There’s been so much going on here of late that I’ve had little time for updates and record keeping. Between the usual ups and downs of raising a child (teething, sleeping, eating and so forth) and the general round of seasonal illnesses, we have managed to still do a lot in the kitchen.
We’ve recenlty started to get a regular weekly delivery of raw milk (unpasturised, full cream, fresh from the cow). It’s gorgeous stuff and causes a great deal of excitment around these parts. We are now in full swing making yogurt (I had to buy a second yogurt thermus to keep up with demand), skimming the cream (there just isn’t anything as good as fresh cream with jam on scones – even scones that resemble rocks) and then there is the cheese. We’ve been making some very quick and easy cheeses. Labna a middle eastern yogurt cheese and the the easiest one I’ve come across, and Paneer, an indian cheese. Both cheeses are made with out cultures or rennet.
First thing I do when the milk arrives is to put on the kettle to boil, then I scoop about 2 tablespoons (tbs) of yogurt from the current tub in the fridge (the first batch of our homemade yogurt was produced from a starter from a delicious organic, tub set cream we purchased at the supermarket). I mix this starter with the milk, pop the lid on, file the thermus with boiling water and pop in the container, put on the lid and leave over night. The next day we have fresh yogurt for breakfast on soaked mueslie with preserved fruit or it get’s turned into labna.
To make the labna, you poor the yogurt into a bowl, grind in some salt (to taste and helps to preserve the cheese a little – like butter), stir together until well combined and smooth. Line a sieve with cheese cloth (or fine mesh fabric), place over an empty bowl, poor in yogurt slowly, place in the fridge and let it slowly drain overnight. In the morning you have a delicious “cream cheese” that tastes wonderful on fruit toast (I need to “refil” the same piece of toast for William about 4 times before he finally eats the bread and not just the cheese). They whey (liquid that’s left over in the bowl) is given to my friends chickens. The cheese itself just peels off the cloth. 1ltr of yogurt does about 300gms of cheese.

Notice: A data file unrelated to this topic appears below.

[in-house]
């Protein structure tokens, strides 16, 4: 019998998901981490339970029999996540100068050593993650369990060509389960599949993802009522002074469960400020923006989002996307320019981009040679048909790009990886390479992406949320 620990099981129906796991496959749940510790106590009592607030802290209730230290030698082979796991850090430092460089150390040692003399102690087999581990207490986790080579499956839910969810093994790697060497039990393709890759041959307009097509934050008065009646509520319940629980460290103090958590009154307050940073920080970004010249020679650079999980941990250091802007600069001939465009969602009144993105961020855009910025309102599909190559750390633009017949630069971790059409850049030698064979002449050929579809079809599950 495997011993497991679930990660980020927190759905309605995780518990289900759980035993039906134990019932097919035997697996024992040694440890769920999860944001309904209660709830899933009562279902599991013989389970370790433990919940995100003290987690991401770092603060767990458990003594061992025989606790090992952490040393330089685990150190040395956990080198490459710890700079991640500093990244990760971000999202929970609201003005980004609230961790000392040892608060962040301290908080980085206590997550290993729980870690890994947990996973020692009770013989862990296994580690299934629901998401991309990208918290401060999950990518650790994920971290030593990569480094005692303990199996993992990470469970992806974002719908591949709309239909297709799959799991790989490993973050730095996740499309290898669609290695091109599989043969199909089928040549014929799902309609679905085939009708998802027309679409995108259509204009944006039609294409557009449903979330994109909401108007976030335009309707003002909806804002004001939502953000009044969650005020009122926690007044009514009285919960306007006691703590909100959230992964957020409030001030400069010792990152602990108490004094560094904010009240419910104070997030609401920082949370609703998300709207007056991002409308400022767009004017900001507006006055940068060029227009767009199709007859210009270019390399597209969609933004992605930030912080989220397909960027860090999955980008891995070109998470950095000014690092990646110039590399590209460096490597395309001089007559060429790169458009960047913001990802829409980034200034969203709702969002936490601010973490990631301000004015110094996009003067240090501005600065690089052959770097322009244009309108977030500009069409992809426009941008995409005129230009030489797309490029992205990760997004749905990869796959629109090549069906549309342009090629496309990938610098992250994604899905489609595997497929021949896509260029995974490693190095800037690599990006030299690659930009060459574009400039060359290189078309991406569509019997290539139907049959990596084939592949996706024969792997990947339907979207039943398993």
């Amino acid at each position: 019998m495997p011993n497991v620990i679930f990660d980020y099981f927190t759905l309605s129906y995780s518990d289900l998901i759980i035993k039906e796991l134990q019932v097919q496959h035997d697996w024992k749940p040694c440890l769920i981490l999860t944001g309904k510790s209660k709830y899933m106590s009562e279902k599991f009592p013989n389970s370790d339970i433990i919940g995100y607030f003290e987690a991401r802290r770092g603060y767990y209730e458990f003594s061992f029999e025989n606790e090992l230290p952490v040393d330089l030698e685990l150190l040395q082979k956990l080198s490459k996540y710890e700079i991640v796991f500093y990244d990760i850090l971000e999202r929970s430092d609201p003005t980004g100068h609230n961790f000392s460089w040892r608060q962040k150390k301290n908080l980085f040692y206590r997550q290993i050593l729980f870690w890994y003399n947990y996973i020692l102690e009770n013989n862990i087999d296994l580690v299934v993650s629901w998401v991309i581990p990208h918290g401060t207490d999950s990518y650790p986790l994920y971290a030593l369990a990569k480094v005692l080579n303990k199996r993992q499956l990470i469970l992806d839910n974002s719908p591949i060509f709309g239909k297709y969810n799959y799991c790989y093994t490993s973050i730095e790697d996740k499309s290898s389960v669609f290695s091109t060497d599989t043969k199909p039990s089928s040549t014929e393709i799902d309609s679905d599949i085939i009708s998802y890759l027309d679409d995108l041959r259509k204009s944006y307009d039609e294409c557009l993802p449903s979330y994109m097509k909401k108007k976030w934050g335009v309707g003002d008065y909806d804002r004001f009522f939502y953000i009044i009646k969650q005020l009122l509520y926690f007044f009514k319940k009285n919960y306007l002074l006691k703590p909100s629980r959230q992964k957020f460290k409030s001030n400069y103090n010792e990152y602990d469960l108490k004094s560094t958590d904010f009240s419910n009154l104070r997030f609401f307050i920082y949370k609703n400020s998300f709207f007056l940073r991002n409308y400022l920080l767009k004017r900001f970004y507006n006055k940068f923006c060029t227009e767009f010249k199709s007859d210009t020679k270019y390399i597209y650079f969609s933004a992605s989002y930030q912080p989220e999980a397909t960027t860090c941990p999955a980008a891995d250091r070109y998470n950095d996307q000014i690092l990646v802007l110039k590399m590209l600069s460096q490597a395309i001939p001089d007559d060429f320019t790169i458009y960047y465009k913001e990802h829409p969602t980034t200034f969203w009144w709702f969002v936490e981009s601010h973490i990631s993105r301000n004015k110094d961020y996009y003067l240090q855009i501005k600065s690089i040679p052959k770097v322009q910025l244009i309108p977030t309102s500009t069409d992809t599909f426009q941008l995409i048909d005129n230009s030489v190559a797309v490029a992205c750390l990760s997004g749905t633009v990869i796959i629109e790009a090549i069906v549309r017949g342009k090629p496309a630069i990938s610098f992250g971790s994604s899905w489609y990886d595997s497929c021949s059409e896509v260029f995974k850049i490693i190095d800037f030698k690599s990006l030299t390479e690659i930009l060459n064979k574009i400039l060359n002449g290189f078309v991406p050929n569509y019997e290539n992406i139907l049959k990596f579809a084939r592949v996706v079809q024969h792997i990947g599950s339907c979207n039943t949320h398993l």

Easy cheese number 2, or paneer, is simply made by heating the milk to around 80 °C. Remove from the heat and stire in 1 tbs for every ltr acid – lemon/lime juice or vinegar. Do this slowly, about 1 tsp at a time and stir the cheese. You will see it seperating as you go. Once you’ve put in all the acid leave the pot to cool down. While it cools line a sieve with cheese cloth and place it over a bowl. Once the liquid is cool, poor it into the cheese cloth. You will be left with only the curds (solids), gather up the sides of the cheese cloth and squeeze out more liquid. You can now either leave it to hang and drip, or place it in a mold (or if you don’t have anything, leave it in the cheese cloth tied up) and place a weight on top to force out the rest of the liquid. The more liquid you remove, the firmer the cheese. You can either have a sort of cream cheese or a firm cheese that can be used in place of meet or tofu in curries.
Out of the kitchen, we’ve managed to plant 100 tagasaste (Tree Lucern’s) on our block of land at Atamai.
William even came along to help, mostly be behaving himself and having fun playing in his play-pen with the bamboo poles, tree guards and even on occassion his actual toys.
We also got a helping hand from Craig’s sister Fiona and her partner Nick who came to visit over Easter.
So things have been busy and fun